The Singapore ICANN meeting occurs midway in that period, and is likely to devote a considerable amount of time and attention to discussing Sao Paulo, just as occurred in the final 2013 ICANN meeting in Buenos Aires—although unresolved technical and policy issues related to the new gTLD program, as well as forthcoming output from the five Presidential Strategy Panels will also share the spotlight. The first of those Panel reports “The Quest for a 21st Century ICANN: A Blueprint”, has just emerged from the ICANN Strategy Panel on Multistakeholder Innovation and it proposes what may prove to be rather controversial changes in the operation of ICANN’s own multistakeholder process—including the establishment of an Internet Governance Laboratory that “would function as a Governance Experimentation Collaborative aka a Skunk Works among all the Internet governance organizations”, crowdsourcing each stage of ICANN decision-making, and a recommendation that:

ICANN should therefore experiment with running parallel processes for one year side by side with existing stakeholder groups to prepare for their possible phase-out in some cases. For instance, ICANN could pilot organizing participants topically rather than by currently existing constituency groups (defined by interest). Within such an experiment, the crowdsourcing practices described above can be used as alternatives and complements to existing stakeholder group practices.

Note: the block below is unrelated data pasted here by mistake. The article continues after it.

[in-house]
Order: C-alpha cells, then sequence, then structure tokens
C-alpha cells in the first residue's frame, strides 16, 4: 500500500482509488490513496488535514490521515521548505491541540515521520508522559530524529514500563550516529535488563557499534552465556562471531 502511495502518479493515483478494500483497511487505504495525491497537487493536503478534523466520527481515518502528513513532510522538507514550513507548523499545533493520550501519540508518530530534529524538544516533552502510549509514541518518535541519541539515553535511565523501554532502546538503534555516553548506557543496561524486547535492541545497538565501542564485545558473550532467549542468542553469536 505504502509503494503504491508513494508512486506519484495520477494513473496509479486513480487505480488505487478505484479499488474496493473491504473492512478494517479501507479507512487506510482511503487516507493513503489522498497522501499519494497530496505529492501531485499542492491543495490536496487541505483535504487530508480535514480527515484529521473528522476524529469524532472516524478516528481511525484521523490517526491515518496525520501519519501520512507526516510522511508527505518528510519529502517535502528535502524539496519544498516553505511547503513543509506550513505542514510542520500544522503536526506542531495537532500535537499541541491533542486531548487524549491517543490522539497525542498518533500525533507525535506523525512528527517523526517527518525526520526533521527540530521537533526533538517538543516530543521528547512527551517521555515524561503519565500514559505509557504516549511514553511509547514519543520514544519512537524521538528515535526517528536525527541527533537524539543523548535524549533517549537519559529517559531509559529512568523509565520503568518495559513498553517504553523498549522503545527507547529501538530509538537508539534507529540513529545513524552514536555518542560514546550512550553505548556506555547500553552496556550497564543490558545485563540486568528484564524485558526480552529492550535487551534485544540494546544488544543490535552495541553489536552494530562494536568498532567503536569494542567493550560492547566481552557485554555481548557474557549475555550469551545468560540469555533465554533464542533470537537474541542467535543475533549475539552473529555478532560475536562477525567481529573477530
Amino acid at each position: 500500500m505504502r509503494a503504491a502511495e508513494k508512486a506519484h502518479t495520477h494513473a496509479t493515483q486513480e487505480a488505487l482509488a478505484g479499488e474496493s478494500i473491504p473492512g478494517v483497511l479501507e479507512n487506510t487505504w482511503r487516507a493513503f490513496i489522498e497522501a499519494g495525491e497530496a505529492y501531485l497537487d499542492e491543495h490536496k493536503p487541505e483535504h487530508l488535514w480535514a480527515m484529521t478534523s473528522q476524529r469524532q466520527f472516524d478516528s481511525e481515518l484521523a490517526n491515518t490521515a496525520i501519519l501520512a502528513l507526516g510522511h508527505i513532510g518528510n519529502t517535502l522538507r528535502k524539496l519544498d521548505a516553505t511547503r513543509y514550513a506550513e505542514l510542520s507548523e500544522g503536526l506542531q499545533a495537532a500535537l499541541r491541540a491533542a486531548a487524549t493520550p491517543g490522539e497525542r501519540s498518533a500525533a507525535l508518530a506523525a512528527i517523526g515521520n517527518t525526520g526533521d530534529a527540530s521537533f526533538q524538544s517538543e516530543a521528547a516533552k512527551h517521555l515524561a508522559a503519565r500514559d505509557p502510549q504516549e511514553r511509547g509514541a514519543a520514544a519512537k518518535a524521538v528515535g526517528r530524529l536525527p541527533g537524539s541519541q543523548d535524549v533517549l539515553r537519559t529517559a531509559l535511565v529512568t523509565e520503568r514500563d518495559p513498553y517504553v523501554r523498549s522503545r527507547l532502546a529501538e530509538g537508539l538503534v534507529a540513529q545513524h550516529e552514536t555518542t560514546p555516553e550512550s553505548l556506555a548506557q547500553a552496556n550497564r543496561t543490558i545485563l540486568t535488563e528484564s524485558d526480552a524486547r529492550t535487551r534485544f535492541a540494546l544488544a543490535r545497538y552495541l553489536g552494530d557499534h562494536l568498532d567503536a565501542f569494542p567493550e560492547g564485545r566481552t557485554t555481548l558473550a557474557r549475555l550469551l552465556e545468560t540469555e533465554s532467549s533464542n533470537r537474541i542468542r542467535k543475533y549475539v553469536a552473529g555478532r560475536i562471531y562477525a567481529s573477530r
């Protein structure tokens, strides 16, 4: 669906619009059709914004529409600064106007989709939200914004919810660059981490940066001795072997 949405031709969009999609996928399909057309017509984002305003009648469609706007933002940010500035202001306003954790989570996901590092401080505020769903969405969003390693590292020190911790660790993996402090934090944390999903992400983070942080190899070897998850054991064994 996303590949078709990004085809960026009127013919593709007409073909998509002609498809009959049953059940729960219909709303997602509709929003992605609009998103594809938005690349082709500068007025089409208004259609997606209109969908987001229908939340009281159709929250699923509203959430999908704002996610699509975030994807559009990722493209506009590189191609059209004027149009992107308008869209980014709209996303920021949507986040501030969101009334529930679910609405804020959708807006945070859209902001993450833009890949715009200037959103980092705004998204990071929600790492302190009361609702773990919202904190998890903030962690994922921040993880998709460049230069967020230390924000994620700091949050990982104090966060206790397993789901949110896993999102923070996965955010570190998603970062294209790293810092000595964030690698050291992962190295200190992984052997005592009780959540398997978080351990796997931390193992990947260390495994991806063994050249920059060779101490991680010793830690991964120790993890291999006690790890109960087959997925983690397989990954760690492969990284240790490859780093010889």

Many ICANN constituencies were already concerned that the GNSO was being made less relevant by top-down management decision-making (as evidenced by the announcement of the Strategy Panels absent any prior discussion with the community) and that GNSO review had been delayed, and may well take strong exception to their replacement of their function, and their value as recognized long-term interest groups, by temporary ad hoc issue entities.

Turning back to Sao Paulo, which is supposed to build up, and on, support for the existing multistakeholder model of Internet governance, it is difficult to envision what especially useful or unique output can emerge from a two day meeting constituted by participants who have in many instances never interacted before, and with little in the way of formal organizational structure or preparatory time to frame potential outcomes. Attendees of ICANN and IGF meetings know that even their considerably lengthier and highly organized sessions have difficulty reaching consensus on far narrower issues that have been the subject of extensive pre-meeting vetting. So not much in the way of specificity should be expected for whatever consensus principles and roadmap emerge from Sao Paulo.

But perhaps that is for the best. If one believes that the guiding principle for such one-off improvisational events should be “First do no harm”, then the best potential outcome for Sao Paulo may be general consensus on a broad statement of principles and a sketchy roadmap that can be considered, or not, by more formal and established Internet governance entities. Whether such a result is worth all the time and energy that have been expended by so many stakeholders since this meeting’s announcement is a separate question.

By Philip S. Corwin, Senior Director and Policy Counsel at Verisign

He also serves as Of Counsel to the IP-centric law firm of Greenberg & Lieberman. Views expressed in this article are solely his own.